Thursday, May 03, 2012

Of putrefactive brainfarts and fanciful testicles

My recent ambles through the ones and zeroes have thrown up two nicely judged slabs of wording, separated by 400 years or so. First, Grace Dent, in The Independent, characterises the qualities required to be nominated for a Turner Prize as a “dogged determination to grab fanciful brainfarts and build them.” Which is, if you think about it, the same tenacity required to do anything that isn’t tedious and banal. We then turn to the anonymous surgeon who carved up the corpse of the monstrously inbred King Charles II of Spain, whose unhappy life ended in 1700. The autopsy revealed “a very small heart the size of a grain of pepper, the lungs corroded, the intestines putrefactive and gangrenous, in the kidney three large stones, a single testicle as black as coal and his head full of water.” Had chronology been more accommodating, perhaps the operation might have been recorded and entered for the Turner.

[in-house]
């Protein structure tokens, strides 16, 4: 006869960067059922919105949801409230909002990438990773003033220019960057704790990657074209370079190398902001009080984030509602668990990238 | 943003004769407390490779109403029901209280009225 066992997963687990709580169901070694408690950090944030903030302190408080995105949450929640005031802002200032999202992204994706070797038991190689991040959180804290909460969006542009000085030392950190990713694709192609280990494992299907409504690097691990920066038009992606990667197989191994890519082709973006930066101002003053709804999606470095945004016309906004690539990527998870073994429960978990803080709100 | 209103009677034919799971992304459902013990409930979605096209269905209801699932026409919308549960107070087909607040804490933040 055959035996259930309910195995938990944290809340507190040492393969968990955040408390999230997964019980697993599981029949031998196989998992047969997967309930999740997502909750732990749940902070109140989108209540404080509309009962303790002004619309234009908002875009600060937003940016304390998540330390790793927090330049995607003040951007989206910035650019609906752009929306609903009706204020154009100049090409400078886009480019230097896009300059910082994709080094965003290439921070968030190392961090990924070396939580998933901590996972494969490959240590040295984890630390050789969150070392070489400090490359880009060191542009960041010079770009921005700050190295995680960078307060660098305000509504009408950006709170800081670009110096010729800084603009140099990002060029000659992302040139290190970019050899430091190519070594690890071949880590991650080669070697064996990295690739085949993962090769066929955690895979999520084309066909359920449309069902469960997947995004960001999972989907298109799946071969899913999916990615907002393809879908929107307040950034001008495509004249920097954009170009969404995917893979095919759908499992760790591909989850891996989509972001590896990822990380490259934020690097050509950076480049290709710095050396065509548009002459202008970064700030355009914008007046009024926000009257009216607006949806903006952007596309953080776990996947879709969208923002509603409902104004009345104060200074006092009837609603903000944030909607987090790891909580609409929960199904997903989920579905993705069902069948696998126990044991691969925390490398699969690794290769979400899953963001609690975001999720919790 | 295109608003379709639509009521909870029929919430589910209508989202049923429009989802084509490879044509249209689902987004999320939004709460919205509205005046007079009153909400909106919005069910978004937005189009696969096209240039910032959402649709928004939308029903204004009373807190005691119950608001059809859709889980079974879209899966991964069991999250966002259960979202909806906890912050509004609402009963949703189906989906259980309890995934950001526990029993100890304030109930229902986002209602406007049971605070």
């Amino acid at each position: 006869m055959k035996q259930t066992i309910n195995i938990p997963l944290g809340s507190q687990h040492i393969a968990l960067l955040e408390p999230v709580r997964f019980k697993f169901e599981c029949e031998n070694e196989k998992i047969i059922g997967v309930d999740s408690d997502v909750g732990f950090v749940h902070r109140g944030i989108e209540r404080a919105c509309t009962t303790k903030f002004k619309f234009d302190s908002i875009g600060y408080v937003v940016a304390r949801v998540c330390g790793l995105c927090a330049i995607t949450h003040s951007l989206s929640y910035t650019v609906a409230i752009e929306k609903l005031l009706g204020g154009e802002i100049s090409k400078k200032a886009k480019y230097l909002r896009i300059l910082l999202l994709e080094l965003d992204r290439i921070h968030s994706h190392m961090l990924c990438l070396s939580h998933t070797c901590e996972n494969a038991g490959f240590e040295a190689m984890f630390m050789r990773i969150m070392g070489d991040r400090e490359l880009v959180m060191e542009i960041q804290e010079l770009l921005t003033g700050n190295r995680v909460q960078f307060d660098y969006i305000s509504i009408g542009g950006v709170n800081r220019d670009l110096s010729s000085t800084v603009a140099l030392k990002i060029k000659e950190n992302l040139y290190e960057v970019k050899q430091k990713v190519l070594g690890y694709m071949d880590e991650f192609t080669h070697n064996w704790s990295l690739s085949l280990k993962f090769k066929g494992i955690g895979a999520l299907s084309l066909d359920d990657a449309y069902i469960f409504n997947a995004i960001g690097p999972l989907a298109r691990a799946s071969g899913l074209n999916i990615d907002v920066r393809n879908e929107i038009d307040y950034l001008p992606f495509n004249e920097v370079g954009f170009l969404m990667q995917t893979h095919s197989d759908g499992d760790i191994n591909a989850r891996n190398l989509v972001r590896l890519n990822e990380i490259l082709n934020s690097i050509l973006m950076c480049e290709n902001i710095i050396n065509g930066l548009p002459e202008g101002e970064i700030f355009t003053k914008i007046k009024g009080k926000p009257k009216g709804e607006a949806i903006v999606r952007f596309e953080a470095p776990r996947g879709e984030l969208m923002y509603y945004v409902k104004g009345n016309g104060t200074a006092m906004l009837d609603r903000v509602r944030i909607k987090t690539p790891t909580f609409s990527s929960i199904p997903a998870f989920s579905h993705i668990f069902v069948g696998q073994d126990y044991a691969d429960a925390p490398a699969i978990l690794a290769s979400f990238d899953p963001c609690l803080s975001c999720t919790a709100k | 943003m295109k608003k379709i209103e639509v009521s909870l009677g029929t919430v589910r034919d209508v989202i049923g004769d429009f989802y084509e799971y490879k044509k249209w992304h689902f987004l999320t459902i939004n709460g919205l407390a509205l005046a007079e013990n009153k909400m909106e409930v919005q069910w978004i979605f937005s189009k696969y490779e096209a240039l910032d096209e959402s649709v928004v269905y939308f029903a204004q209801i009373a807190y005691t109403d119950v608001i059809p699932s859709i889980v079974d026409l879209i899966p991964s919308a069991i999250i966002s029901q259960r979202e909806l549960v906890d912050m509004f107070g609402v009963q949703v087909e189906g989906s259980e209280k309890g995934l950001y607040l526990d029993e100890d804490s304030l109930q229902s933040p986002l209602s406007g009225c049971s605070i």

No comments: